Richard Holden, UNSWIn other circumstances Treasurer Josh Frydenberg might be dancing a jig.
But the pall of the Greater Sydney lockdown, which has now spilled over to Melbourne declaring its fifth lockdown, meant there was no room for smiling yesterday about the latest jobs figures, showing Australia’s unemployment rate in June fell below 5% for the first time in a decade.
The labour force survey data from Australian Bureau of Statistics shows 22,000 fewer Australians were unemployed last month compared to May. This pushed the unemployment rate down to an eye-catching (if not yet eye-popping) 4.9%.
Next month’s figures, of course, are unlikely to be so rosy. But these numbers still enable us to understand the progress the Australian economy is making with a number of important issues predating the COVID crisis.
Importantly, the lower unemployment rate wasn’t due to a reduction in labour-force participation — sometimes known as the “giving up effect”, when folks just stop looking for work because they don’t expect to find a job. The participation rate was steady at 66.2%. In fact, the number of employed persons increased by 29,100 to 13,154,200.
There was even good news for younger Australians, with the youth unemployment rate down by 0.5 percentage points to 10.2%. This reflected a strong recovery from the pandemic, being 6.1 percentage points lower than a year ago in June 2020.
Total hours worked
The one statistic I always focus on is the total hours worked number. This is because the headline unemployment rate, as critics always point out, doesn’t tell us to what extent people are getting enough work.
On this measure there was slightly less good news. Total hours worked in June were down 1.8%, by 33.4 million hours to 1,781 million hours; and that’s seasonally adjusted, so its not just some “winter” thing.
Monthly hours worked in all jobs, seasonally adjusted
Slow wages growth
In 2019 one could best characterise the Australian economy as barely growing in per-capita terms. Wages growth was stubbornly low, while unemployment and underemployment were unacceptably high.
Having recognised this — too late, mind you, but at least eventually — the Reserve Bank cut interest rates from 1.50% to 0.75% in an effort to get wages up, unemployment down, and inflation back into the central bank’s 2-3% target zone. Inflation has been outside its target band for the entirety of Philip Lowe’s governorship, which began in September 2016.
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The pandemic pushed the RBA to drive the cash rate close to zero, and also buy government bonds to push down longer-term interest rates.
By looking at where unemployment, underemployment and wages growth stand relative to 2019 levels, we learn something about Australia’s pandemic recovery.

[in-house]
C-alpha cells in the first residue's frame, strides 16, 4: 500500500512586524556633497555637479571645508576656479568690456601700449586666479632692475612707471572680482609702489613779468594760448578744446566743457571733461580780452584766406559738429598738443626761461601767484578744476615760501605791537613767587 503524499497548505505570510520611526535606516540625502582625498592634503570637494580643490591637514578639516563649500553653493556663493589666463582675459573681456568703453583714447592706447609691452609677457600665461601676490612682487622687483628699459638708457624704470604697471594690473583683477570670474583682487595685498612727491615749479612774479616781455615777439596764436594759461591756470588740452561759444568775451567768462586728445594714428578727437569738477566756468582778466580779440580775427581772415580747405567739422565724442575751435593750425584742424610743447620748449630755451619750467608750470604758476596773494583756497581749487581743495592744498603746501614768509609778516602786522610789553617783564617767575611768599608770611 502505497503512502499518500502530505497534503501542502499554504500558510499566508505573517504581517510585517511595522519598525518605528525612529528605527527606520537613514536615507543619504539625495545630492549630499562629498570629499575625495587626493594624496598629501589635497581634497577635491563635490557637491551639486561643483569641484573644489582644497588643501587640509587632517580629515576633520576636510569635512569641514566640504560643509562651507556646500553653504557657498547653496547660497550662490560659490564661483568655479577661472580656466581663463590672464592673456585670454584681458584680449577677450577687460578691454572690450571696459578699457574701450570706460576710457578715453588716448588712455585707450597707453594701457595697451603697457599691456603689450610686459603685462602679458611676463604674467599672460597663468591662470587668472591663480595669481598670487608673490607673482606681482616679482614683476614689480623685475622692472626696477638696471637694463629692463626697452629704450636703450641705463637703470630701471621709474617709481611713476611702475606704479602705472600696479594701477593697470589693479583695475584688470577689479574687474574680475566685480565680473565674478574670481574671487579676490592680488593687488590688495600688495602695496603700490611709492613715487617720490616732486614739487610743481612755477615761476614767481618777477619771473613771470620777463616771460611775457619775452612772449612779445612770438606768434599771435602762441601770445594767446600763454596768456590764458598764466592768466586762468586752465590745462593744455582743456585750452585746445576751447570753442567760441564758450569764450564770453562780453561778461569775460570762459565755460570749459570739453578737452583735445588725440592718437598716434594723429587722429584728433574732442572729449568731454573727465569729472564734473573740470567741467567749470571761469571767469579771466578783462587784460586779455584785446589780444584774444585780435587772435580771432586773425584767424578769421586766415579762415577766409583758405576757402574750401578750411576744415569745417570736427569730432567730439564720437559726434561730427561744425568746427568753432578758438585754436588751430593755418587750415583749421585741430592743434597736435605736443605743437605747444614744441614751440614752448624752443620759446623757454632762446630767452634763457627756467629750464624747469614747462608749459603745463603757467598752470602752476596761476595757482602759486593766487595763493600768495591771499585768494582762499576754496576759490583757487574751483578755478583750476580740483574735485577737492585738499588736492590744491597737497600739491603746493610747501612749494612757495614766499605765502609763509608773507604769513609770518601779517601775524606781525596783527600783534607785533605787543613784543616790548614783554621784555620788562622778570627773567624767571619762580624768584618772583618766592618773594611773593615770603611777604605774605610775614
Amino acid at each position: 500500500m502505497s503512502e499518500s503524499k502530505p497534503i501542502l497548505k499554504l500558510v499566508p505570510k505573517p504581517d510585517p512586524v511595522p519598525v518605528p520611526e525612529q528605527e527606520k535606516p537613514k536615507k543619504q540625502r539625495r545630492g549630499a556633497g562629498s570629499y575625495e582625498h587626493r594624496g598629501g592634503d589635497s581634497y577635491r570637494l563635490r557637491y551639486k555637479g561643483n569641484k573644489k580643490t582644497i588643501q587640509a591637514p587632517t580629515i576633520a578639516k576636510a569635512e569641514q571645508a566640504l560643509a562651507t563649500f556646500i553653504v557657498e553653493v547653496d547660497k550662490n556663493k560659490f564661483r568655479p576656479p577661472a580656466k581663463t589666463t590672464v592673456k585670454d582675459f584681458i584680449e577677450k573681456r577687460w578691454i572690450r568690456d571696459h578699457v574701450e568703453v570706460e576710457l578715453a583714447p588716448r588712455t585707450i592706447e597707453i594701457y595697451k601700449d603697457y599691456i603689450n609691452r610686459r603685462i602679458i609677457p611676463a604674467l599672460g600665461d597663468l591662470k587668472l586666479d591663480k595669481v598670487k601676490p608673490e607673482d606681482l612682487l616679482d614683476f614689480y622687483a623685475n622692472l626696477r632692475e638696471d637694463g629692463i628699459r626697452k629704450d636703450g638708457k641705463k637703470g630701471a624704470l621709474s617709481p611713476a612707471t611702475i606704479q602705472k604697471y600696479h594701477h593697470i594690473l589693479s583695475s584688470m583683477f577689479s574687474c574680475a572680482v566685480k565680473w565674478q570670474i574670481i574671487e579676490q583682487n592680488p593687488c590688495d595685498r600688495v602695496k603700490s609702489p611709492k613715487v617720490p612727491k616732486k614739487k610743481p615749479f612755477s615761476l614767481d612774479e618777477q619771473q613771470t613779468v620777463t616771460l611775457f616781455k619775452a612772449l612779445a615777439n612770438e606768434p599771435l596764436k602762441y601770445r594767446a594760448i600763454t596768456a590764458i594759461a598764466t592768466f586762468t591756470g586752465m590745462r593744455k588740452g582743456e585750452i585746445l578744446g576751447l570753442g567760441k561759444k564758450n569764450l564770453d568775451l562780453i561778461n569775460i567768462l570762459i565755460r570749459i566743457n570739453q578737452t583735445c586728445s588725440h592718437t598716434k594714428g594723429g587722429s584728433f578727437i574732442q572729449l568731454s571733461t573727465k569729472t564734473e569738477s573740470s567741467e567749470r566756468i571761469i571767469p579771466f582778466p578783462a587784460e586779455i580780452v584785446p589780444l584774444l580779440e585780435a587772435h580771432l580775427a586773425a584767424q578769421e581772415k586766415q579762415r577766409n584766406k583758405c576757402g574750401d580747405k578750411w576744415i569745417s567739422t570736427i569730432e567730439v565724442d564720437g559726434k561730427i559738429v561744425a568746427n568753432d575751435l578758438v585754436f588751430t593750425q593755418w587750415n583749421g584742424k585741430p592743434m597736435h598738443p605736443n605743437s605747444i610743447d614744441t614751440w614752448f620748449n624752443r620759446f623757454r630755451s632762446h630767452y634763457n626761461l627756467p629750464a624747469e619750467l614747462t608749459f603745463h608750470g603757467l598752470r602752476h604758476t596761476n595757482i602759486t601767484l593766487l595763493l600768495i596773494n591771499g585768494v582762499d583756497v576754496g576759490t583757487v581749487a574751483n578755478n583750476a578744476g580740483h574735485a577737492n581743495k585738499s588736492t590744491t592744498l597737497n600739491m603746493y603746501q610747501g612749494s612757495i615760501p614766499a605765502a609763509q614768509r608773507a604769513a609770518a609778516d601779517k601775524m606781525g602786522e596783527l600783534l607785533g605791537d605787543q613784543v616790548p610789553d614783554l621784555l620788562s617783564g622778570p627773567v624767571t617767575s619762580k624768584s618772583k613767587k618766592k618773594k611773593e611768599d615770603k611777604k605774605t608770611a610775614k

In doing so, we should not lose sight of fact the economy in general — and the labour market in particular — were not in good shape pre-COVID, and policies to address those issues have long been needed.
Edging closer to where we need to be
So, how’s that going? In some sense, pretty well.
June’s 4.9% unemployment rate is the lowest since June 2011. Getting down to something with a “4” in front of it edges Australia closer to reducing the slack in the labour market sufficiently to push wages up.
But the task is certainly not complete.
The aggressive monetary policy being used by the RBA and the “Frydenberg pivot” to aggressive fiscal policy at this year’s federal budget are both aimed at reducing unemployment and hence increasing wages.
However, no one really knows how low unemployment needs to get in Australia to getting wages moving again in earnest. The RBA’s official position is maybe 4.5%. Lowe has said it may well be a fair bit lower.
The smart path, arguably, is “let’s find out” — the central bank should keep using monetary policy and the treasury keep using fiscal policy until we see real wages growth at a sustained level. My own guess is that means getting the unemployment rate down to just below 4%.
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Reigniting an immigration debate
The backdrop for these improvements in the labour market is a closed international border. This is likely to become a hot debate — especially since Lowe fired the starter pistol last week by suggesting Australia’s historically high levels of immigration had been helping keep wages low.
Those were rather careless, or at least ill-advised, remarks from the central bank governor, contrary to solid academic evidence pointing the other way.
He may say more on this at a future date — perhaps after some discussion and reflection. But, as he is so fond of saying, “only time will tell”.
Richard Holden, Professor of Economics, UNSW
This article is republished from The Conversation under a Creative Commons license. Read the original article.
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